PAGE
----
No, Pat Robertson, Killing Someone in a Video Game Isn’t a Sin
"I've never played a video game." -- Pat Robertson, age 83
In the latest round of “Person Says Dumb Thing About Video Games,” Pat Robertson claimed that committing a sin like murder in a game is analogous to committing one in real life. He also admitted to never having played a video game, so he’s clearly the foremost authority on video game ethics.
Robertson said on his show, “If you’re murdering somebody in cyberspace in a sense, you’re performing the act whether you like it or not.”
Here’s the clip:
Nothing you do in video games is analogous to real life. Being great at Dr. Mario doesn’t make me a doctor, and I assure you: I am great at Dr. Mario. The fact that I stayed up late last night to kill a bunch of bandits in a dungeon in Skyrim doesn’t make me a murderer. (They attacked me first. I acted in self-defense. No jury would convict me!)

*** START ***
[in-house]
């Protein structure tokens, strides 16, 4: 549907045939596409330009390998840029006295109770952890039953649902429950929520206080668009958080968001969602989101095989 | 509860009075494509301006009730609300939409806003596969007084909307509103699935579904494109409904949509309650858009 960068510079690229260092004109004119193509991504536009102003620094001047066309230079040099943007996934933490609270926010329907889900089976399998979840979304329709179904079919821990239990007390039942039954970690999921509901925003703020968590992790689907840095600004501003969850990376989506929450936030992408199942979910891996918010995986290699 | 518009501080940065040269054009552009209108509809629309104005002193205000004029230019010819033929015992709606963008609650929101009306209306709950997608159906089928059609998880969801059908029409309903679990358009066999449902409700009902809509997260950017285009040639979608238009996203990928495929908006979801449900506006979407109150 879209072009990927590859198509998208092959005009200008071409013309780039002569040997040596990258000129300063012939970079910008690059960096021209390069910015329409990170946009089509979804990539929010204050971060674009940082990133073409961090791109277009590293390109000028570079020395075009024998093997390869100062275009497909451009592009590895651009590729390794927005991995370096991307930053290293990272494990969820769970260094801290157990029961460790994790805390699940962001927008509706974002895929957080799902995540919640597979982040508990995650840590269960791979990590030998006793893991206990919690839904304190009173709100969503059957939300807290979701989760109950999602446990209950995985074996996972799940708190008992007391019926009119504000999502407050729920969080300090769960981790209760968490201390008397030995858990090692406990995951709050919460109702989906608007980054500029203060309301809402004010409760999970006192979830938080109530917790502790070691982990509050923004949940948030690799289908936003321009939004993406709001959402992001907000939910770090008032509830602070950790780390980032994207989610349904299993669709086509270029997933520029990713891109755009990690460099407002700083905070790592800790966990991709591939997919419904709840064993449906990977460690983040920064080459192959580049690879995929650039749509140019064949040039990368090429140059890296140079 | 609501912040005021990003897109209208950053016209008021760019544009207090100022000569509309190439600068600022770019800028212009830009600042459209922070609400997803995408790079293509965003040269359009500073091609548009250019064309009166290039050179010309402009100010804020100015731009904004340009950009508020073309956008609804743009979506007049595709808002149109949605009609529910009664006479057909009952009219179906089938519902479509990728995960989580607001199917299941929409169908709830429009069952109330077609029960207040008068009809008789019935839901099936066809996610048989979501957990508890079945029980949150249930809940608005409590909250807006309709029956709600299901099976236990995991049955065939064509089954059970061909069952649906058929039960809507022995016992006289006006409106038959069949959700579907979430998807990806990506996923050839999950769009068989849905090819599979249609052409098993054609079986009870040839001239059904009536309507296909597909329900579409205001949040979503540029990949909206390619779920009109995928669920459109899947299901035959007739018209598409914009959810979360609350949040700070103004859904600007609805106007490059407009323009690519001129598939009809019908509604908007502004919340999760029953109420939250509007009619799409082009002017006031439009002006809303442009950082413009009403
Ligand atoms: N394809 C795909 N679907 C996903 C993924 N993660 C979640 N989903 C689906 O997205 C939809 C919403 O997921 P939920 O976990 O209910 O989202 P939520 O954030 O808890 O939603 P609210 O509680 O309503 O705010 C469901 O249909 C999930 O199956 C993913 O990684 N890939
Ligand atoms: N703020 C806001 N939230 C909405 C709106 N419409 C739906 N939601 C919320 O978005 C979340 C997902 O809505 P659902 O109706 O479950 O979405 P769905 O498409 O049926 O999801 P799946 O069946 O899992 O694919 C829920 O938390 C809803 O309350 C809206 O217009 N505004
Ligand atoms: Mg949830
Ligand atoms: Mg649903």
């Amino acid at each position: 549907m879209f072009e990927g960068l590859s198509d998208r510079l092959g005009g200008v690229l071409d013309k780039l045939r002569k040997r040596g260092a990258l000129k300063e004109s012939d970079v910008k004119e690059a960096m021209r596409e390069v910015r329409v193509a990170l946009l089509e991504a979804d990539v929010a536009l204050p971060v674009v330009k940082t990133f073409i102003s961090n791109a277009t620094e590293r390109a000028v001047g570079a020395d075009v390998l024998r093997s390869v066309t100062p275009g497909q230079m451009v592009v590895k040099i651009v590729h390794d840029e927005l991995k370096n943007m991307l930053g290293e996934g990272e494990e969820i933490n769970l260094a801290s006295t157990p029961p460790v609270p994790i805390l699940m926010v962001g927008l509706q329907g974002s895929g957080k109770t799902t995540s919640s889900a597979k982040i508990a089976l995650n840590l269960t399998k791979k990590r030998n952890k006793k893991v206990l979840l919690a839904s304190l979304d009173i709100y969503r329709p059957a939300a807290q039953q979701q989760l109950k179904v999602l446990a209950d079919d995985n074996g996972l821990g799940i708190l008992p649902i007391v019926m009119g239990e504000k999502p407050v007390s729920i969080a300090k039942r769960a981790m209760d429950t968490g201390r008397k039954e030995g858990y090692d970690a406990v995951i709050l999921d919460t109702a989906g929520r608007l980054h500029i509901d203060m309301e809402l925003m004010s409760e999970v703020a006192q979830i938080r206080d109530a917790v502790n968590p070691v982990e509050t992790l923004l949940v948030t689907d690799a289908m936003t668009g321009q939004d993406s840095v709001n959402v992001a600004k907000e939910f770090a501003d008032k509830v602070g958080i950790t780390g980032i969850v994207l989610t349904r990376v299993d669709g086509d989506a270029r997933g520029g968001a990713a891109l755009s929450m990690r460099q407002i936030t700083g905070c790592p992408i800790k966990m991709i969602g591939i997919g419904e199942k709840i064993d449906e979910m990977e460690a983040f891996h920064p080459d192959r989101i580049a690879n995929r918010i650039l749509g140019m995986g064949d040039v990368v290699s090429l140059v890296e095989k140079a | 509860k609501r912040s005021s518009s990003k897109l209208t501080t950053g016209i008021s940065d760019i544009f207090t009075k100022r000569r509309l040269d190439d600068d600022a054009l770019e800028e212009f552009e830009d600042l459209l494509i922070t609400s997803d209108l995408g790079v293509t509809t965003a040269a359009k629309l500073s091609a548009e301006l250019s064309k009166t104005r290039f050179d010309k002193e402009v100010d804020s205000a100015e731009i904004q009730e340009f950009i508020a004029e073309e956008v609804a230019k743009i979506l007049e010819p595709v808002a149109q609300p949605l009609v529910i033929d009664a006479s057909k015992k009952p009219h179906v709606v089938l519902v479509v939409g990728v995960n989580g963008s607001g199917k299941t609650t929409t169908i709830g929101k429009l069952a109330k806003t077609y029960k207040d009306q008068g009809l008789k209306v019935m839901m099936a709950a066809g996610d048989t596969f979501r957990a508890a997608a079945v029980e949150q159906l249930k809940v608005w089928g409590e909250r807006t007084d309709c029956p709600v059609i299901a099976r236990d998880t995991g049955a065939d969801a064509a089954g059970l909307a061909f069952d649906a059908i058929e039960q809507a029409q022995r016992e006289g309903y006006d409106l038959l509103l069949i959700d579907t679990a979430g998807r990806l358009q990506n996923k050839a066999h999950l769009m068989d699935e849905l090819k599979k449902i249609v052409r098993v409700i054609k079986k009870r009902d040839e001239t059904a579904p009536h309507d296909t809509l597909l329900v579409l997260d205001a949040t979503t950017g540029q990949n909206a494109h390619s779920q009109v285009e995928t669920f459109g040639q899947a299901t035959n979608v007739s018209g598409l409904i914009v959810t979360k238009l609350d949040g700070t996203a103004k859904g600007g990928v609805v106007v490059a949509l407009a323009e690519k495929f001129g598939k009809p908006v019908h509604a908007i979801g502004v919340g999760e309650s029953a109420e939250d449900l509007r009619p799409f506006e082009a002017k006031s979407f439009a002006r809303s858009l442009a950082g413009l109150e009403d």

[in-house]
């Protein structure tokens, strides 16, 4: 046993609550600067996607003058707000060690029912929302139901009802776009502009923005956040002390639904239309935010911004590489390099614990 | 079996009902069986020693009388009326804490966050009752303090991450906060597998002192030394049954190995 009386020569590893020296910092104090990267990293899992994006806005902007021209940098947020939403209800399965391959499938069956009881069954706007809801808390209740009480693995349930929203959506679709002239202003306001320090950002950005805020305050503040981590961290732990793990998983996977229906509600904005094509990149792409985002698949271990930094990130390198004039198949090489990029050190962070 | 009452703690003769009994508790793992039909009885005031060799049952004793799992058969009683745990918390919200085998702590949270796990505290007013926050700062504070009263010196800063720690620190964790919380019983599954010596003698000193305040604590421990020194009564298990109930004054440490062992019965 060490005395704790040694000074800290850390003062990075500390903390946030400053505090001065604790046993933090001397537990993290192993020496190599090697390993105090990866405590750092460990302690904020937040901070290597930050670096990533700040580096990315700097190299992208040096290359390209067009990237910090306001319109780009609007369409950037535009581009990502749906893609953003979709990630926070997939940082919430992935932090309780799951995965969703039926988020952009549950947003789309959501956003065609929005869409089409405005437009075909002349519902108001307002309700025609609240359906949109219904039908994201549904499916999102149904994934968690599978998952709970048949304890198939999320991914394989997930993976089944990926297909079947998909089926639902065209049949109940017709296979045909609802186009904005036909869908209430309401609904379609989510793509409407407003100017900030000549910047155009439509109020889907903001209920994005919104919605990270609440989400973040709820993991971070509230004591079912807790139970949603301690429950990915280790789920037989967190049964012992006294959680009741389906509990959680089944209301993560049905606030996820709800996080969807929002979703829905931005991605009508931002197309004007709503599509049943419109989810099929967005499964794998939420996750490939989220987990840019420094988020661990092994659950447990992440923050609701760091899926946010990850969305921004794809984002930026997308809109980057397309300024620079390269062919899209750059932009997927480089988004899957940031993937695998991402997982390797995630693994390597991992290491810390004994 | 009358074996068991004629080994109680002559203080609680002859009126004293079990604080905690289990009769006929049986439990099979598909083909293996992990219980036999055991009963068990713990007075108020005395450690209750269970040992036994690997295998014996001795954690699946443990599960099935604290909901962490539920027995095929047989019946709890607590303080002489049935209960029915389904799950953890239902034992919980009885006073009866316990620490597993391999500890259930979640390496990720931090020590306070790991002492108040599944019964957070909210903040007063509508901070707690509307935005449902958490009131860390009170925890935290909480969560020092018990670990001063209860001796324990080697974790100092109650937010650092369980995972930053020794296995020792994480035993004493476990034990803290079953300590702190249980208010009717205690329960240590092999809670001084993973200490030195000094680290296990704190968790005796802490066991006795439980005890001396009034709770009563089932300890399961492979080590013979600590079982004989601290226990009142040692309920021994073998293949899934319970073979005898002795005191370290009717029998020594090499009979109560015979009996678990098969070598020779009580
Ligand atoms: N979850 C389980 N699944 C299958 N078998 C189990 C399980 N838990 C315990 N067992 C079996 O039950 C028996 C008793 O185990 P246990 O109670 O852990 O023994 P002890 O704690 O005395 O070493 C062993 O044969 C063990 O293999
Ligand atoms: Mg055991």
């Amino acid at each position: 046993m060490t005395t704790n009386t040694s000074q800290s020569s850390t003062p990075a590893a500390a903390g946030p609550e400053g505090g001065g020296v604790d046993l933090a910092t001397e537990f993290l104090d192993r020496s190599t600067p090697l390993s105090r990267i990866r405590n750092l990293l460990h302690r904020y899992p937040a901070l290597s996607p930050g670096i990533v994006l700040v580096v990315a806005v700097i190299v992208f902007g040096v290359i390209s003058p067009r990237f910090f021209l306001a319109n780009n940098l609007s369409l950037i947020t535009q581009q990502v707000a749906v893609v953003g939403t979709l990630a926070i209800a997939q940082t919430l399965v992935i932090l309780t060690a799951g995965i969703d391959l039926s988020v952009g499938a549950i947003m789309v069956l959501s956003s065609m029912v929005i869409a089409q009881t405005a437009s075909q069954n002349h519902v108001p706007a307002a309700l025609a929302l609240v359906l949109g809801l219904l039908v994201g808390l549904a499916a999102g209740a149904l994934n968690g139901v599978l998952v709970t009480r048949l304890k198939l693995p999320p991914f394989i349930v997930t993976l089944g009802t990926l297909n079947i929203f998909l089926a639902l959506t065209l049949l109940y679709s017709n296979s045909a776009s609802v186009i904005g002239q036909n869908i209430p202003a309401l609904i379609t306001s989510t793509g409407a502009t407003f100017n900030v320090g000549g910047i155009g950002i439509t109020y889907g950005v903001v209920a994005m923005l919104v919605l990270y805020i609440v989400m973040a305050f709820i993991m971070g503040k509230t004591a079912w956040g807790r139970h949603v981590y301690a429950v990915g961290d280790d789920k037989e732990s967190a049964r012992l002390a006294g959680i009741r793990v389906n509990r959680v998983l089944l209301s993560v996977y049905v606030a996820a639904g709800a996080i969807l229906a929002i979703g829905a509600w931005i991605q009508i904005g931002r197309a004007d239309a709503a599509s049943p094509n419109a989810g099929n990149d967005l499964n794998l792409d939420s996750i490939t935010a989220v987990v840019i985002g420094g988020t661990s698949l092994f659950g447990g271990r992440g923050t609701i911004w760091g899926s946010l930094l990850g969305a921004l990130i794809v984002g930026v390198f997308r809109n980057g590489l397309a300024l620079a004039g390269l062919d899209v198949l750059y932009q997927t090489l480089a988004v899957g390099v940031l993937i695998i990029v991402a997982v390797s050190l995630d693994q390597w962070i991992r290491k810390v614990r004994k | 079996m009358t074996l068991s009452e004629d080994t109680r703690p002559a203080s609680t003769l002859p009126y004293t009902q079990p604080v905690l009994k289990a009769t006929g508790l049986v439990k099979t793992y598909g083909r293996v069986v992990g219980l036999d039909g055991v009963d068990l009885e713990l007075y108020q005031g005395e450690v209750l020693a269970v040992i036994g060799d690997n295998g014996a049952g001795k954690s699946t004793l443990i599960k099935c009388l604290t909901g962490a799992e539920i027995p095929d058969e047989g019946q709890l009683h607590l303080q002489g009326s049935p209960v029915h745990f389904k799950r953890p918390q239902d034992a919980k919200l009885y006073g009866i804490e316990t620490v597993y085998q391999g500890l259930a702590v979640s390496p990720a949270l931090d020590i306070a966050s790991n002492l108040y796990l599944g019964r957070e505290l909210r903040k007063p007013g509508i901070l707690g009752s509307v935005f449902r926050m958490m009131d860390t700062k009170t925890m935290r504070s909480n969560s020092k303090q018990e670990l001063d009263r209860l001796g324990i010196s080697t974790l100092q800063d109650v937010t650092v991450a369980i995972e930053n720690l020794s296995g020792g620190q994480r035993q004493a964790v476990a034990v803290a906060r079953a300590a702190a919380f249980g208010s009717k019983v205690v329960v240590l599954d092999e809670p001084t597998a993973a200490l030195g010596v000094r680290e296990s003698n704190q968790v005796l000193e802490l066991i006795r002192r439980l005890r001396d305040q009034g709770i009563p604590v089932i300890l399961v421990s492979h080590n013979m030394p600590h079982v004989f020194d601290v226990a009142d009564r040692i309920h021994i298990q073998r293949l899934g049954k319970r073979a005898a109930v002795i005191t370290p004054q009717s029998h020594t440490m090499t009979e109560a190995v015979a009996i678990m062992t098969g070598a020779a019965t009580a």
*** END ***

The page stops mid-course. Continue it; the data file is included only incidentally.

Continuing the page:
Opinions on sin aside, I’m saying this as someone who doesn’t particularly like violent video games. Not because I think it’s wrong to digitally kill digital people, but because it doesn’t seem fun to me. There’s a difference between killing someone in a game and killing someone in real life, and any reasonably sane person can see that difference.
Pat Robertson, apparently, can not.
- Survey finds 60% of people see correlation between video games and violence
- That doesn’t give guns a free pass to let video games take all the blame
- Obama ordered the CDC to examine the link between games and violence
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